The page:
2.) Short Circuit Protection - If the emitter node is shorted to ground, too much current will flow through the BJT. It will dissipate too much power and get damaged/destroyed when it exceeds its maximum power dissipation capability. The collector resistor will attempt the prevent or curb this effect during an accidental short to ground.

    3.) Power Dissipation - Since BJT parameters are sensitive to temperature, limiting the power dissipation during normal operation can be important in particular applications. Including a collector resistor shifts some of the burden of dissipation from the BJT and onto the resistor.

    I think I have it right, but let me know if I missed something. Thanks guys.
     
  5. Brownout

    Well-Known Member

    Jan 10, 2012
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    None of the above. Typcially, the emitter resistor is simply to stablize quiescent current. It provides a little of negative feedback so that the transistor doesn't get into thermal runaway. It's not always required or used, and there are other reasons. That's the usual one, however.
     
  6. WBahn

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    Mar 31, 2012
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    He wasn't asking about the emitter resistor, but about the collector resistor.
     
  7. Brownout

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    Jan 10, 2012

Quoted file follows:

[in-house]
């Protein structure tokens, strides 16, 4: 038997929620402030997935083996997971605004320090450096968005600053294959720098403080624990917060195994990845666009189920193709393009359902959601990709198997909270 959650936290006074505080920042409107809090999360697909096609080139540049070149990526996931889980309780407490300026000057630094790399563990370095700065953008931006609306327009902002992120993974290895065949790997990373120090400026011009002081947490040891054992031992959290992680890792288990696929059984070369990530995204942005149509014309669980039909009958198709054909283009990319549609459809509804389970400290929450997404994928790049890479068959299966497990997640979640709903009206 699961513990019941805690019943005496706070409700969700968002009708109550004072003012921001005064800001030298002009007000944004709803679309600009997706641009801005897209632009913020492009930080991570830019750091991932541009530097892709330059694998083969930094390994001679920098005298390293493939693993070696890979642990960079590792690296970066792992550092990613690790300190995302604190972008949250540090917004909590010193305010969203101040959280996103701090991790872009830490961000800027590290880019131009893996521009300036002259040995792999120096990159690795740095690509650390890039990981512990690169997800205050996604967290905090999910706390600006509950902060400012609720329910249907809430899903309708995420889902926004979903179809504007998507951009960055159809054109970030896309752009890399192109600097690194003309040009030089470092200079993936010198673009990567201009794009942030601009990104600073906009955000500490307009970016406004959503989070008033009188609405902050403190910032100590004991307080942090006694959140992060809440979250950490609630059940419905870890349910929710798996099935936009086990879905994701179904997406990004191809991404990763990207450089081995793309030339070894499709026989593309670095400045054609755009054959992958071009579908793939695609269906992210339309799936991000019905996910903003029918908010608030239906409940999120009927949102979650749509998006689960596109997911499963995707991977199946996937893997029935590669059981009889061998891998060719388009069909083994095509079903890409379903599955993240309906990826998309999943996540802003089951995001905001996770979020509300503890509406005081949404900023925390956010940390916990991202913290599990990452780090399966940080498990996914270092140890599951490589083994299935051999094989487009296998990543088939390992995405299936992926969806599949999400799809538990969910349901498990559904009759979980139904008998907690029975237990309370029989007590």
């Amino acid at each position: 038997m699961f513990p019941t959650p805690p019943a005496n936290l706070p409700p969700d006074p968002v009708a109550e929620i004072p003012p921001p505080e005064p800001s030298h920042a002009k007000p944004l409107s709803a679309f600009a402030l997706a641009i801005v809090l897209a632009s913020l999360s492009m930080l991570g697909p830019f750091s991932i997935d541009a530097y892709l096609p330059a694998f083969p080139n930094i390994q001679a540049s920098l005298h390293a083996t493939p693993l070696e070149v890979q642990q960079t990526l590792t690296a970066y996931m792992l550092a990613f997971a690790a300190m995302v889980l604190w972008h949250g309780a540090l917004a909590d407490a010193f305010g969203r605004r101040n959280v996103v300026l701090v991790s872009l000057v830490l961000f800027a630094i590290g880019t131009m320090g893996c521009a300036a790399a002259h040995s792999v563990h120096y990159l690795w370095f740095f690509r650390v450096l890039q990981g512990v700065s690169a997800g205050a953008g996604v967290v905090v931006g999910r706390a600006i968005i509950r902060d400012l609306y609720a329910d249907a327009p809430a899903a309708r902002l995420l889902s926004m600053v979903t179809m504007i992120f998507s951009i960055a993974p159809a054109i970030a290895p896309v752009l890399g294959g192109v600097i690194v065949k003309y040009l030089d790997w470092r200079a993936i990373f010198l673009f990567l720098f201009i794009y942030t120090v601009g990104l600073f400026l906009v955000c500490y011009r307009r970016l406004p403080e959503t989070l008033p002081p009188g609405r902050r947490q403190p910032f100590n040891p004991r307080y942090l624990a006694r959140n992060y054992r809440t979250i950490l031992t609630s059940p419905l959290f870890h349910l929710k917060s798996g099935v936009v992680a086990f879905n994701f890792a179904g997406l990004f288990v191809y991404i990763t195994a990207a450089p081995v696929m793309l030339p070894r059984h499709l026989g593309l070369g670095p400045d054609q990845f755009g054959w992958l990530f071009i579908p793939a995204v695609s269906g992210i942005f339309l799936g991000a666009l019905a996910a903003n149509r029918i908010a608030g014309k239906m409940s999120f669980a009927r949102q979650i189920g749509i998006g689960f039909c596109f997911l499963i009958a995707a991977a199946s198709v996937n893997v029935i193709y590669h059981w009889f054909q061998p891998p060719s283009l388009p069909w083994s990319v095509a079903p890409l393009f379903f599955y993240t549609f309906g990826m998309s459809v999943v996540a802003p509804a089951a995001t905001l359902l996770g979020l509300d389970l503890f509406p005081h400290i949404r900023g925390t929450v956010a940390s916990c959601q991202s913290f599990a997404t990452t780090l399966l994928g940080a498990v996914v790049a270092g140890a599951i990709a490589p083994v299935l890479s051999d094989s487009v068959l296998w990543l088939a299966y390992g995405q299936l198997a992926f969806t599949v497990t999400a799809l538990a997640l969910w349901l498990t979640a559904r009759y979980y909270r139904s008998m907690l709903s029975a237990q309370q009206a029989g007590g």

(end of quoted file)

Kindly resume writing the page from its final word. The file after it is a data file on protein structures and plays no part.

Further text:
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    Please disregard my responses. Sorry.
     
  8. LordSte

    Thread Starter New Member

    Aug 31, 2012
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    No worries.
    Actually, no, let's talk about the emitter resistor too. I was just playing around in LTSpice and do have questions on that subject as well. I have an NPN emitter follower driving a DC coupled 150Ω resistive load. I attached a picture of the schematic. I was increasing the value of R5 until I deleted it and the performance of the circuit increased (Vout was more ideal). Of course, this totally makes sense theoretically. Lower values of R5 in parallel with the 150Ω load would obviously lower the equivalent resistance. However, is there any practical reason to still include R5 such as negative feedback, thermal runaway, or something else like you described? Just wanna make sure, since I always have such a hard time finding these practical issues discussed in textbooks.